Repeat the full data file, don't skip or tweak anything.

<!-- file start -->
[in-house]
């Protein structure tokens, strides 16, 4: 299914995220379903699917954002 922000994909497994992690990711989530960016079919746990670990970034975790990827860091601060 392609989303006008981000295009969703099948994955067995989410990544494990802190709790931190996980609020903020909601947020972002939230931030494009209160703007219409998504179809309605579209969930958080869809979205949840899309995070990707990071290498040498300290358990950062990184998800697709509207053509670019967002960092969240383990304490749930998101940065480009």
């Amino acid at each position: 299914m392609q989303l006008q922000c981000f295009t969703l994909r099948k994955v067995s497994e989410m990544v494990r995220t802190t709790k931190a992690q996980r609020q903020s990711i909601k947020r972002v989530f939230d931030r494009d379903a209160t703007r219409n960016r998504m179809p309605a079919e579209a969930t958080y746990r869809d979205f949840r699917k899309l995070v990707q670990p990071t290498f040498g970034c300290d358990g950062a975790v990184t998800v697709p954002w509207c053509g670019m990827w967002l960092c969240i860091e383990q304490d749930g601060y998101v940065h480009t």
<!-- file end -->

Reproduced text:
[in-house]
């Protein structure tokens, strides 16, 4: 299914995220379903699917954002 922000994909497994992690990711989530960016079919746990670990970034975790990827860091601060 392609989303006008981000295009969703099948994955067995989410990544494990802190709790931190996980609020903020909601947020972002939230931030494009209160703007219409998504179809309605579209969930958080869809979205949840899309995070990707990071290498040498300290358990950062990184998800697709509207053509670019967002960092969240383990304490749930998101940065480009």
């Amino acid at each position: 299914m392609q989303l006008q922000c981000f295009t969703l994909r099948k994955v067995s497994e989410m990544v494990r995220t802190t709790k931190a992690q996980r609020q903020s990711i909601k947020r972002v989530f939230d931030r494009d379903a209160t703007r219409n960016r998504m179809p309605a079919e579209a969930t958080y746990r869809d979205f949840r699917k899309l995070v990707q670990p990071t290498f040498g970034c300290d358990g950062a975790v990184t998800v697709p954002w509207c053509g670019m990827w967002l960092c969240i860091e383990q304490d749930g601060y998101v940065h480009t």